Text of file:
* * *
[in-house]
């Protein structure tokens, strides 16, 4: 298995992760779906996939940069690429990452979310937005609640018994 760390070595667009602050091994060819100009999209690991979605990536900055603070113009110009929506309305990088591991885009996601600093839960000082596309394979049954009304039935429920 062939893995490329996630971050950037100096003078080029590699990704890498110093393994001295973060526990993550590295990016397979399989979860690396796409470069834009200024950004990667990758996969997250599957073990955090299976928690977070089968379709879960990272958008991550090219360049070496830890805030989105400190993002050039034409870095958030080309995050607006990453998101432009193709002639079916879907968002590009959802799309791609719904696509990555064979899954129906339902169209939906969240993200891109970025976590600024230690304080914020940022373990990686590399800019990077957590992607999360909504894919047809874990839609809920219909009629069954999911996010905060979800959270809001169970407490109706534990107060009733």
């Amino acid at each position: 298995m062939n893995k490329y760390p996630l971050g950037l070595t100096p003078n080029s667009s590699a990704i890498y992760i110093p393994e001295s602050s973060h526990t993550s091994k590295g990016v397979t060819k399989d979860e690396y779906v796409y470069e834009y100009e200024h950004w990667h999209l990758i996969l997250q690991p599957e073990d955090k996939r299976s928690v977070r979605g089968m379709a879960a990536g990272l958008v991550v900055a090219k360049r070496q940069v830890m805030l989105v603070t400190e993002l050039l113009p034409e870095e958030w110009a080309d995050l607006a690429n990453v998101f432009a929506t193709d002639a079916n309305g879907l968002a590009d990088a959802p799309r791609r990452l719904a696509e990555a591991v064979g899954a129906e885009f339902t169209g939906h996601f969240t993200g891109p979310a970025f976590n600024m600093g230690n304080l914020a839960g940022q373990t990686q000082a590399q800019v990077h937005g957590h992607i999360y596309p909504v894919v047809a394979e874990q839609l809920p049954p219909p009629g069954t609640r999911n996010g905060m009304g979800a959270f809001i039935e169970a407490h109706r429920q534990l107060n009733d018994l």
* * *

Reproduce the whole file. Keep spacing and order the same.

[in-house]
């Protein structure tokens, strides 16, 4: 298995992760779906996939940069690429990452979310937005609640018994 760390070595667009602050091994060819100009999209690991979605990536900055603070113009110009929506309305990088591991885009996601600093839960000082596309394979049954009304039935429920 062939893995490329996630971050950037100096003078080029590699990704890498110093393994001295973060526990993550590295990016397979399989979860690396796409470069834009200024950004990667990758996969997250599957073990955090299976928690977070089968379709879960990272958008991550090219360049070496830890805030989105400190993002050039034409870095958030080309995050607006990453998101432009193709002639079916879907968002590009959802799309791609719904696509990555064979899954129906339902169209939906969240993200891109970025976590600024230690304080914020940022373990990686590399800019990077957590992607999360909504894919047809874990839609809920219909009629069954999911996010905060979800959270809001169970407490109706534990107060009733």
């Amino acid at each position: 298995m062939n893995k490329y760390p996630l971050g950037l070595t100096p003078n080029s667009s590699a990704i890498y992760i110093p393994e001295s602050s973060h526990t993550s091994k590295g990016v397979t060819k399989d979860e690396y779906v796409y470069e834009y100009e200024h950004w990667h999209l990758i996969l997250q690991p599957e073990d955090k996939r299976s928690v977070r979605g089968m379709a879960a990536g990272l958008v991550v900055a090219k360049r070496q940069v830890m805030l989105v603070t400190e993002l050039l113009p034409e870095e958030w110009a080309d995050l607006a690429n990453v998101f432009a929506t193709d002639a079916n309305g879907l968002a590009d990088a959802p799309r791609r990452l719904a696509e990555a591991v064979g899954a129906e885009f339902t169209g939906h996601f969240t993200g891109p979310a970025f976590n600024m600093g230690n304080l914020a839960g940022q373990t990686q000082a590399q800019v990077h937005g957590h992607i999360y596309p909504v894919v047809a394979e874990q839609l809920p049954p219909p009629g069954t609640r999911n996010g905060m009304g979800a959270f809001i039935e169970a407490h109706r429920q534990l107060n009733d018994l």